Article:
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A computer on a needle point

Following the ancient Chinese who fabricated magnetic needles to explore the world, we are placing magnets at the end of fine needles in a search for a new computer.

Everybody is used to electricity. It powers from your watch to a skyscraper's lift, but, what if we could make things better by using magnetism?

In today's computers, information is processed in the form of electrons that travel between components. At the same time that electrons perform calculations on your behalf they are acting like tiny heaters, continuously draining the battery. Scientists and engineers work intensely to reduce heating effects, buy there are fundamental limits that make difficult to achieve better devices. That is why we are performing research in Magnetism.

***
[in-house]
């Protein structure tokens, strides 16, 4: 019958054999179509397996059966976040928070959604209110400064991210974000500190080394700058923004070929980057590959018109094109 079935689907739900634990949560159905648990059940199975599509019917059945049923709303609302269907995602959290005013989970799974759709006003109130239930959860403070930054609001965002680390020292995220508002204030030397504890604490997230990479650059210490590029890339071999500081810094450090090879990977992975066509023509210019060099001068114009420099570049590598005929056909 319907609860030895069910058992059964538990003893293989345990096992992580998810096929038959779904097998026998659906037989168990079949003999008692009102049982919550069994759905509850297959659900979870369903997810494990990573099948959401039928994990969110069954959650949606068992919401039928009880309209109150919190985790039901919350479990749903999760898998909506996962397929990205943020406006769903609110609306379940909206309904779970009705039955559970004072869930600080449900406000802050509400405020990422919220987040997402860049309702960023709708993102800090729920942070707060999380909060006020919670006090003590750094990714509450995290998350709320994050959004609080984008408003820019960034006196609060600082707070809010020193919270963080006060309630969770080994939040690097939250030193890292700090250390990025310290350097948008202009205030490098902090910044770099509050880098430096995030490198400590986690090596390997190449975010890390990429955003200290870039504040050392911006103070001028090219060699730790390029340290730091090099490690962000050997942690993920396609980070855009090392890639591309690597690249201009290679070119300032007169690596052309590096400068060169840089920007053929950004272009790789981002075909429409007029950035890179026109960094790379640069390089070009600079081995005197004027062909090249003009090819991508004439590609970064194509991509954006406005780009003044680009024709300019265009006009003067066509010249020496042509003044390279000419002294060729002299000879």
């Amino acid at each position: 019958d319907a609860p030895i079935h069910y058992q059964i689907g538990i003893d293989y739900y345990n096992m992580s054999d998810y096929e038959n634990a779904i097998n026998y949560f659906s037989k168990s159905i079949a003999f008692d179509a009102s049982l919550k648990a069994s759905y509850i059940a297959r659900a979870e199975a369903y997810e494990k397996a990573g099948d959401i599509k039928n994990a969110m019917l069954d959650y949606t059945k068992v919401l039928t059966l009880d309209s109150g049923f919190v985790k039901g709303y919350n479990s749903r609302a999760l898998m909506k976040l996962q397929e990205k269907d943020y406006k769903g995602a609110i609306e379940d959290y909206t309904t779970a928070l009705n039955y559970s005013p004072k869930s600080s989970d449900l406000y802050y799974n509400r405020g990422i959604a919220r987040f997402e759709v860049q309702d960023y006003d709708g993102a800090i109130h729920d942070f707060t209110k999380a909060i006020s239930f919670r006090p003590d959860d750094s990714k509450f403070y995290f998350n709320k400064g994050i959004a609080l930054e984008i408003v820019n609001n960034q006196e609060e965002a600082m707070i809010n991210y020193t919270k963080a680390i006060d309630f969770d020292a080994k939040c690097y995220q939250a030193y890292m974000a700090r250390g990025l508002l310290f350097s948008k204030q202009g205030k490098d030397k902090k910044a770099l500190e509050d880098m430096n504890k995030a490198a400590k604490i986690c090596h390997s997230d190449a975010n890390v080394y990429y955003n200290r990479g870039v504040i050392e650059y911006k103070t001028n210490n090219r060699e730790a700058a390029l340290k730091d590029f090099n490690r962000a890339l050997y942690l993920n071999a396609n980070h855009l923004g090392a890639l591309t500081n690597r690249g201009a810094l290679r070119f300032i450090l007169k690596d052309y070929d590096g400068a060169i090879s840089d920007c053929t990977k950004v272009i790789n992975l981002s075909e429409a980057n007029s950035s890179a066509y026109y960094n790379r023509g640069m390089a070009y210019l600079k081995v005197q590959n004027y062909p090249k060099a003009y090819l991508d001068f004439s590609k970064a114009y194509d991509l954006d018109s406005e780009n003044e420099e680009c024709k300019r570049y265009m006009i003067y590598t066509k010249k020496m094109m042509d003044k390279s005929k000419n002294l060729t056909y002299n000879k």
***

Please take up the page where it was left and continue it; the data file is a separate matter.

An explorer uses the information that the magnetic core of the Earth communicates to its compass needle. In a similar manner, magnetic atoms can propagate information between each other without big energy costs. The key to this exchange is the sharing of electrons that happens when atoms get very close to each other. We are exploring how to harness this effect to make more efficient devices.

In my research I employ some of the World's most complex 3D printers and X-ray machines to create the building blocks of a future magnetic computer. I make devices at the nanoscale to then take X-ray images of the magnetic interactions that happen within the material.

To get as much information as possible we need to X-ray these new devices from many angles. But they are too small to pick up and move around. The tip of a needle is one thousand times bigger than these devices, and, as it turns out, the perfect place to print them!

 

Dédalo Sanz Hernández

NanoDTC PhD Associate 2015

Department of Physics

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We are now accepting project proposals for Midi (May-Jul 2019) + PhD projects (starting Oct 2019) for our c2018 students. Deadline 18 Feb.